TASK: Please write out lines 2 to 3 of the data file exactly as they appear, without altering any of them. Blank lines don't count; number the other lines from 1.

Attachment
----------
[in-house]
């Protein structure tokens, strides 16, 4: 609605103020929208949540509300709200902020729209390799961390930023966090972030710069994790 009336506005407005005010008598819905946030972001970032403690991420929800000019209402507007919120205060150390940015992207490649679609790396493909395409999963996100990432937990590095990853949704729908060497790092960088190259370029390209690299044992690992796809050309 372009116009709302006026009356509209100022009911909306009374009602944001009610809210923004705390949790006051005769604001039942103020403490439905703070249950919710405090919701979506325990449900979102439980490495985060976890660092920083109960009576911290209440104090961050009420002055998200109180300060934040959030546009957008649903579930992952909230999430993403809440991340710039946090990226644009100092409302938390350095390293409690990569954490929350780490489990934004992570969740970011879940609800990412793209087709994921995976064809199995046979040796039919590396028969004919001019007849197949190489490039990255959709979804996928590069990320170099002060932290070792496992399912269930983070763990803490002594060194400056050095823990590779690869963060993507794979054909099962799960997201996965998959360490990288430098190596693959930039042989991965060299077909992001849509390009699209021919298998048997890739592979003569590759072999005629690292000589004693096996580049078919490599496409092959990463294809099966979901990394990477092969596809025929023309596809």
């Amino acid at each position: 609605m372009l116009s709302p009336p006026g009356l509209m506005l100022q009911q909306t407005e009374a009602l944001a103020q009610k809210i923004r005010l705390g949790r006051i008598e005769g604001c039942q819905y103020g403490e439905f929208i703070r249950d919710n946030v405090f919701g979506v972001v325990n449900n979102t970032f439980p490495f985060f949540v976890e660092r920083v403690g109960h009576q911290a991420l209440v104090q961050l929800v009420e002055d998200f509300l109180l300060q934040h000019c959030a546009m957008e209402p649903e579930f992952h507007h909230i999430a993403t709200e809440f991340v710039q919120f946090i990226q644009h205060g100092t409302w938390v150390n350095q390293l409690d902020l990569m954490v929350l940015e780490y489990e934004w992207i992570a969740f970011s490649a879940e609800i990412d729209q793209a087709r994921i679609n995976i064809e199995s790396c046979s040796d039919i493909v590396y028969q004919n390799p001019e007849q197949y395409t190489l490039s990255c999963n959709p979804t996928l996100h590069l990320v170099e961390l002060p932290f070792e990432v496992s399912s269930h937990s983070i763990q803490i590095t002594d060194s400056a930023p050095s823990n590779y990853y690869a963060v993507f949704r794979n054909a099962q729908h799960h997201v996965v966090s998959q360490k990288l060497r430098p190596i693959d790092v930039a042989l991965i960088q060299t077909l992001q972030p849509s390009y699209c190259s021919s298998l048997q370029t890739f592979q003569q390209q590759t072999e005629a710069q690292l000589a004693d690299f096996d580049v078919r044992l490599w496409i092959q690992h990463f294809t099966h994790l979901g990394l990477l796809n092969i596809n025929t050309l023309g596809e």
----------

């Protein structure tokens, strides 16, 4: 609605103020929208949540509300709200902020729209390799961390930023966090972030710069994790 009336506005407005005010008598819905946030972001970032403690991420929800000019209402507007919120205060150390940015992207490649679609790396493909395409999963996100990432937990590095990853949704729908060497790092960088190259370029390209690299044992690992796809050309 372009116009709302006026009356509209100022009911909306009374009602944001009610809210923004705390949790006051005769604001039942103020403490439905703070249950919710405090919701979506325990449900979102439980490495985060976890660092920083109960009576911290209440104090961050009420002055998200109180300060934040959030546009957008649903579930992952909230999430993403809440991340710039946090990226644009100092409302938390350095390293409690990569954490929350780490489990934004992570969740970011879940609800990412793209087709994921995976064809199995046979040796039919590396028969004919001019007849197949190489490039990255959709979804996928590069990320170099002060932290070792496992399912269930983070763990803490002594060194400056050095823990590779690869963060993507794979054909099962799960997201996965998959360490990288430098190596693959930039042989991965060299077909992001849509390009699209021919298998048997890739592979003569590759072999005629690292000589004693096996580049078919490599496409092959990463294809099966979901990394990477092969596809025929023309596809």
């Amino acid at each position: 609605m372009l116009s709302p009336p006026g009356l509209m506005l100022q009911q909306t407005e009374a009602l944001a103020q009610k809210i923004r005010l705390g949790r006051i008598e005769g604001c039942q819905y103020g403490e439905f929208i703070r249950d919710n946030v405090f919701g979506v972001v325990n449900n979102t970032f439980p490495f985060f949540v976890e660092r920083v403690g109960h009576q911290a991420l209440v104090q961050l929800v009420e002055d998200f509300l109180l300060q934040h000019c959030a546009m957008e209402p649903e579930f992952h507007h909230i999430a993403t709200e809440f991340v710039q919120f946090i990226q644009h205060g100092t409302w938390v150390n350095q390293l409690d902020l990569m954490v929350l940015e780490y489990e934004w992207i992570a969740f970011s490649a879940e609800i990412d729209q793209a087709r994921i679609n995976i064809e199995s790396c046979s040796d039919i493909v590396y028969q004919n390799p001019e007849q197949y395409t190489l490039s990255c999963n959709p979804t996928l996100h590069l990320v170099e961390l002060p932290f070792e990432v496992s399912s269930h937990s983070i763990q803490i590095t002594d060194s400056a930023p050095s823990n590779y990853y690869a963060v993507f949704r794979n054909a099962q729908h799960h997201v996965v966090s998959q360490k990288l060497r430098p190596i693959d790092v930039a042989l991965i960088q060299t077909l992001q972030p849509s390009y699209c190259s021919s298998l048997q370029t890739f592979q003569q390209q590759t072999e005629a710069q690292l000589a004693d690299f096996d580049v078919r044992l490599w496409i092959q690992h990463f294809t099966h994790l979901g990394l990477l796809n092969i596809n025929t050309l023309g596809e």